In a one-way sensitivity analysis, private cord blood banking became cost-effective if the likelihood of a child needing an autologous stem cell transplant exceeded 1 in 110 or if the likelihood of a sibling needing an allogenic stem cell transplant rose to 1 in 43. If the cost of umbilical cord blood banking was reduced to $262, or approximately 7% of the baseline, cord blood banking became cost-effective. Given that the difficulty in finding a stem cell donor for children of underrepresented minorities has been one justification for public cord blood banking, the likelihood of finding an unrelated bone marrow donor was varied widely. Even if the likelihood of finding a related or unrelated bone marrow donor was reduced to zero, umbilical cord blood banking was still not cost-effective because it cost an additional $975,655 per life year saved. Because the reduction in graft-versus-host disease is seen as another advantage of cord blood stem cell transplant, this effect was also varied. Even if the likelihood of graft-versus-host disease was reduced to zero when umbilical cord stem cell transplant was used, this intervention still was not cost-effective because it cost an additional $1,342,732 per life year saved. Finally, the effect of family size was evaluated because, depending on the birth order of the pregnancy being considered and the number of siblings, the likelihood of using a stem cell transplant would increase. Contemplating a family size of five siblings, which incorporates 94% of United States households, private umbilical cord blood banking still was not cost-effective because it cost an additional $304,806 per life year saved.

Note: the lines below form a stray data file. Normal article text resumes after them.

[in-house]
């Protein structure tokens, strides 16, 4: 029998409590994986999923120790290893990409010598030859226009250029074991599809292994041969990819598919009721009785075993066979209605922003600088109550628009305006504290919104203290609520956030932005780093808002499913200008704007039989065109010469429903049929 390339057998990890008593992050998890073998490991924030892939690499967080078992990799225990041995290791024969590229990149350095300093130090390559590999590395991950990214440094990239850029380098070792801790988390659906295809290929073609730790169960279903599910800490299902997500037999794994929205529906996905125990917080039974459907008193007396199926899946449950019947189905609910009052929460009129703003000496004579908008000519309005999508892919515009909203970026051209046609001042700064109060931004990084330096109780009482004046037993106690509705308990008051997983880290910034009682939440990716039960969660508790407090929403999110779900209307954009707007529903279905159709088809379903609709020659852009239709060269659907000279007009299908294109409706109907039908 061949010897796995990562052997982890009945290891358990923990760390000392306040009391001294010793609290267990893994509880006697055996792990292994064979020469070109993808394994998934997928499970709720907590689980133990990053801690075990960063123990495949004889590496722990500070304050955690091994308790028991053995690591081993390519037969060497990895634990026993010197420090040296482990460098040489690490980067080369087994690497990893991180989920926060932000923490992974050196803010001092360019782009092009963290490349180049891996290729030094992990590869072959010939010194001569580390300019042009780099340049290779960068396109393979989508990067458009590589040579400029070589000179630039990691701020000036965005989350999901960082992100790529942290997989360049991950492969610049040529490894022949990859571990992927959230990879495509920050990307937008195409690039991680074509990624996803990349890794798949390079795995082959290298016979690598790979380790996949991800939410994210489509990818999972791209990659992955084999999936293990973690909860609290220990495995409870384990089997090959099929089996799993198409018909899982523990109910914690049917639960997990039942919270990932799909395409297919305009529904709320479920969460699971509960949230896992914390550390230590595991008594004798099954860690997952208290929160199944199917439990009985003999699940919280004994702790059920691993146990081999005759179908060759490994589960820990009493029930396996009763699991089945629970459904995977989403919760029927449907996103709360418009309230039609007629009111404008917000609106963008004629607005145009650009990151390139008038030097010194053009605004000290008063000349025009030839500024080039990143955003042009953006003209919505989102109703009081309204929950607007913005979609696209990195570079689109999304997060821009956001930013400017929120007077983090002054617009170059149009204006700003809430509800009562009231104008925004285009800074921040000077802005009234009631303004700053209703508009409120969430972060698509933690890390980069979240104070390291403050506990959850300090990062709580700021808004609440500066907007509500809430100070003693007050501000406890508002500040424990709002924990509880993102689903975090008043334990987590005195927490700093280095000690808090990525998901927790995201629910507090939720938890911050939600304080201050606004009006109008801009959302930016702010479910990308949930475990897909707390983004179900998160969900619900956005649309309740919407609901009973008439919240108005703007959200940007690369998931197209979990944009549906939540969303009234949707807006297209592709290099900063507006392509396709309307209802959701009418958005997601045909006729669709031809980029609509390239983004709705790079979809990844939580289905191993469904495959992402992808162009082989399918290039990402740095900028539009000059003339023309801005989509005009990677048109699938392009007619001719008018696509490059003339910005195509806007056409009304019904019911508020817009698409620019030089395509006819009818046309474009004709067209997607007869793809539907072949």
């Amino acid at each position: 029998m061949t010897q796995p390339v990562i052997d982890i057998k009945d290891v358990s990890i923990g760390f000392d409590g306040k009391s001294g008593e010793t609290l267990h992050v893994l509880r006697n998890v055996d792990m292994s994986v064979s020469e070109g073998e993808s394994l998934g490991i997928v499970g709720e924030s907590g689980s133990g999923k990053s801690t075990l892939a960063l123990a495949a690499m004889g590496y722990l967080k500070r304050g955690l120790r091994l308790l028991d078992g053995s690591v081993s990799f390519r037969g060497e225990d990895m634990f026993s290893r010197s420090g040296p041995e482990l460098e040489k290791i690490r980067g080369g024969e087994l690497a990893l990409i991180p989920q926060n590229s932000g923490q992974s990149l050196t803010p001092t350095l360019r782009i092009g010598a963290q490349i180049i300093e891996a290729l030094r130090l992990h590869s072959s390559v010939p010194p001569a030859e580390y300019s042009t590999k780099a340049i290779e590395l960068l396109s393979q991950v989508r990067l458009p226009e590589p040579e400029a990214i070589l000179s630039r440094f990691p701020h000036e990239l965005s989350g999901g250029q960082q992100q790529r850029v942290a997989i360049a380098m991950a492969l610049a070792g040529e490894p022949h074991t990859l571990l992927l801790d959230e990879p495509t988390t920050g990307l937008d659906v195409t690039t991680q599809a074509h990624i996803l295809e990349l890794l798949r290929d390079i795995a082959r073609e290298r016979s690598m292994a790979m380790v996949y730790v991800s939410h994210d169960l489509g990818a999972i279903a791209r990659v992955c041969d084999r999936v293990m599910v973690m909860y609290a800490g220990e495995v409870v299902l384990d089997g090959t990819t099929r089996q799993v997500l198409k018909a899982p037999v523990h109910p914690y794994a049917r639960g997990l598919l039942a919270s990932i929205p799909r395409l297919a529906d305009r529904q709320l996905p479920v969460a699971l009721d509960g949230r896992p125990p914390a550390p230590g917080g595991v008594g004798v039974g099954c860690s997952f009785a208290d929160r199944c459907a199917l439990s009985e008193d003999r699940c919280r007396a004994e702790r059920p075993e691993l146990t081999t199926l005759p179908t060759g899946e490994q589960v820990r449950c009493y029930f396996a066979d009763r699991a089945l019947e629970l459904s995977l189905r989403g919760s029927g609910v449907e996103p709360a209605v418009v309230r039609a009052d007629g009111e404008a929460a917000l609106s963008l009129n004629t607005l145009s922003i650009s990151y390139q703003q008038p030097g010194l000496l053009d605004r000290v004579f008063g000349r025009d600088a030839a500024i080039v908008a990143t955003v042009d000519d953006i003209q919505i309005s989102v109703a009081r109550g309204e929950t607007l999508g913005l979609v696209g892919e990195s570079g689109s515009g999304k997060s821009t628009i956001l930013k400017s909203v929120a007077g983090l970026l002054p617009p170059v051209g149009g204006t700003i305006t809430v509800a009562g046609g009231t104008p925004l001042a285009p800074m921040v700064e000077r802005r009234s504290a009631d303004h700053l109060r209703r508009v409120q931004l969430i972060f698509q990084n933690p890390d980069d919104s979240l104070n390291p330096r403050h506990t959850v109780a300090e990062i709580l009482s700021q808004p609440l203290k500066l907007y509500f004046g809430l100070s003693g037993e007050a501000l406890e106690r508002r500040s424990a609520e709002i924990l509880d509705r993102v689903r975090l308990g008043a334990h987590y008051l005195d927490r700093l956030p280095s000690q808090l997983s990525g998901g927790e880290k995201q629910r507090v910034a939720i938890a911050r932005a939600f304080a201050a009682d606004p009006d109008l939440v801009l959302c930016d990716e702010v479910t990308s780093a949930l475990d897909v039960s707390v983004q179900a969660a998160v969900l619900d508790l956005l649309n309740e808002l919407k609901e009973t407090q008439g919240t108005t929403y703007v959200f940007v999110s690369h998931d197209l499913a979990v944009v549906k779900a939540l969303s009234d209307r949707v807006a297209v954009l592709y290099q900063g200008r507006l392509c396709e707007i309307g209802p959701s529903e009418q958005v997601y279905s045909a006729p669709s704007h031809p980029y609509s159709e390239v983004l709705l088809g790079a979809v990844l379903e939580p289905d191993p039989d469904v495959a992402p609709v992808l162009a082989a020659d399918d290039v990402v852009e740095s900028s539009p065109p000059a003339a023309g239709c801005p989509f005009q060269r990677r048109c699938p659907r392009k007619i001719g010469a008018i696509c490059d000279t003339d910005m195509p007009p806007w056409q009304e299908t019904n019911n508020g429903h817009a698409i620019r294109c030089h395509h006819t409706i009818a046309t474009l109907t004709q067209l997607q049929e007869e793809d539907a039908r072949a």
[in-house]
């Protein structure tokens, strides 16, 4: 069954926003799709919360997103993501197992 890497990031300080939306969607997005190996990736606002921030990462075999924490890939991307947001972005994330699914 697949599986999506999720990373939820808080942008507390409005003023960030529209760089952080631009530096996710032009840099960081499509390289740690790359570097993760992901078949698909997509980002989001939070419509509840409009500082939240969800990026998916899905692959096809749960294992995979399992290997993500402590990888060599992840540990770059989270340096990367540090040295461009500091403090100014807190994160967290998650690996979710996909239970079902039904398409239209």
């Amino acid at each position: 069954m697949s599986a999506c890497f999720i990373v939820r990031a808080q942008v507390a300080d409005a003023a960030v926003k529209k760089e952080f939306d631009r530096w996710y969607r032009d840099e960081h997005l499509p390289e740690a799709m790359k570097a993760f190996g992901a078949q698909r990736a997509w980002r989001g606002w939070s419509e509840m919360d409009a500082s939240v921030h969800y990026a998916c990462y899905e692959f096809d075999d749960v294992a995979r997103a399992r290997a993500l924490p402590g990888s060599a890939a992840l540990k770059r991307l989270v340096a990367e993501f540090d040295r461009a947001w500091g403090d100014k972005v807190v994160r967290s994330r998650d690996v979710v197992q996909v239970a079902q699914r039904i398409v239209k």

Two-way sensitivity analysis was performed to examine the effect of variation in multiple parameters. Figure 2 depicts the effect of varying the cost of umbilical cord blood banking and the likelihood of a child needing an autologous transplant simultaneously. The white area of the graph is the portion in which the cost and probability would result in an incremental cost-effectiveness ratio of less than $100,000. If the cost of umbilical cord blood banking was reduced by 50%, the probability of needing an umbilical cord stem cell transplant would need to be more than 1 in 300, more than an eightfold increase from the baseline risk, for this to be a cost-effective intervention (Fig. 2).